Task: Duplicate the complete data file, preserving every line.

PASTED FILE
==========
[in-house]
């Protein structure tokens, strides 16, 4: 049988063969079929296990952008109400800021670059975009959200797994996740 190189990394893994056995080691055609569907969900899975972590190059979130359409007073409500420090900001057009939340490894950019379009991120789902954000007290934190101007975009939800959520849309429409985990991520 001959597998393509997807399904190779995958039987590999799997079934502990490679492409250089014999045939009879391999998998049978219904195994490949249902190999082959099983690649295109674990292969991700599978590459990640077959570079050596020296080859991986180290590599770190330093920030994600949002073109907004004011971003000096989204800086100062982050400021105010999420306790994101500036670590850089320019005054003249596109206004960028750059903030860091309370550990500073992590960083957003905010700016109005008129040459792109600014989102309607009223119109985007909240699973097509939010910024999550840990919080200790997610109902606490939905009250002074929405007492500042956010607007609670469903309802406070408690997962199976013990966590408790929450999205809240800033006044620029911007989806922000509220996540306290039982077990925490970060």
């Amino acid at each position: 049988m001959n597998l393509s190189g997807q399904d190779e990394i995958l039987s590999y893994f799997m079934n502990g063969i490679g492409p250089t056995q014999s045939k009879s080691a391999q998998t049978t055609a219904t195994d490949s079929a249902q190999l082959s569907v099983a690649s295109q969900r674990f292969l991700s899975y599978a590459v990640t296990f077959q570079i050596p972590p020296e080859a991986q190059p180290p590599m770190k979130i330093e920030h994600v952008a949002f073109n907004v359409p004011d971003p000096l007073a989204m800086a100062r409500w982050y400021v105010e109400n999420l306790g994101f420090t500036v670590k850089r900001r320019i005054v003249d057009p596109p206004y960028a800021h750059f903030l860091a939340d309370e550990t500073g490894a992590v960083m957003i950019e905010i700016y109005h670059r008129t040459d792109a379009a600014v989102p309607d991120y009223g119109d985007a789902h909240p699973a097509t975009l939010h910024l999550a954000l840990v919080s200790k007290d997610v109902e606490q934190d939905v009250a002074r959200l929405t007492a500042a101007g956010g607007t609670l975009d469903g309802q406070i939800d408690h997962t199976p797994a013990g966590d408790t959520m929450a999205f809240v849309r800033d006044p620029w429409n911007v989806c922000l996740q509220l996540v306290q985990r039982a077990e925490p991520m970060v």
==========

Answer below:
[in-house]
């Protein structure tokens, strides 16, 4: 049988063969079929296990952008109400800021670059975009959200797994996740 190189990394893994056995080691055609569907969900899975972590190059979130359409007073409500420090900001057009939340490894950019379009991120789902954000007290934190101007975009939800959520849309429409985990991520 001959597998393509997807399904190779995958039987590999799997079934502990490679492409250089014999045939009879391999998998049978219904195994490949249902190999082959099983690649295109674990292969991700599978590459990640077959570079050596020296080859991986180290590599770190330093920030994600949002073109907004004011971003000096989204800086100062982050400021105010999420306790994101500036670590850089320019005054003249596109206004960028750059903030860091309370550990500073992590960083957003905010700016109005008129040459792109600014989102309607009223119109985007909240699973097509939010910024999550840990919080200790997610109902606490939905009250002074929405007492500042956010607007609670469903309802406070408690997962199976013990966590408790929450999205809240800033006044620029911007989806922000509220996540306290039982077990925490970060």
């Amino acid at each position: 049988m001959n597998l393509s190189g997807q399904d190779e990394i995958l039987s590999y893994f799997m079934n502990g063969i490679g492409p250089t056995q014999s045939k009879s080691a391999q998998t049978t055609a219904t195994d490949s079929a249902q190999l082959s569907v099983a690649s295109q969900r674990f292969l991700s899975y599978a590459v990640t296990f077959q570079i050596p972590p020296e080859a991986q190059p180290p590599m770190k979130i330093e920030h994600v952008a949002f073109n907004v359409p004011d971003p000096l007073a989204m800086a100062r409500w982050y400021v105010e109400n999420l306790g994101f420090t500036v670590k850089r900001r320019i005054v003249d057009p596109p206004y960028a800021h750059f903030l860091a939340d309370e550990t500073g490894a992590v960083m957003i950019e905010i700016y109005h670059r008129t040459d792109a379009a600014v989102p309607d991120y009223g119109d985007a789902h909240p699973a097509t975009l939010h910024l999550a954000l840990v919080s200790k007290d997610v109902e606490q934190d939905v009250a002074r959200l929405t007492a500042a101007g956010g607007t609670l975009d469903g309802q406070i939800d408690h997962t199976p797994a013990g966590d408790t959520m929450a999205f809240v849309r800033d006044p620029w429409n911007v989806c922000l996740q509220l996540v306290q985990r039982a077990e925490p991520m970060v």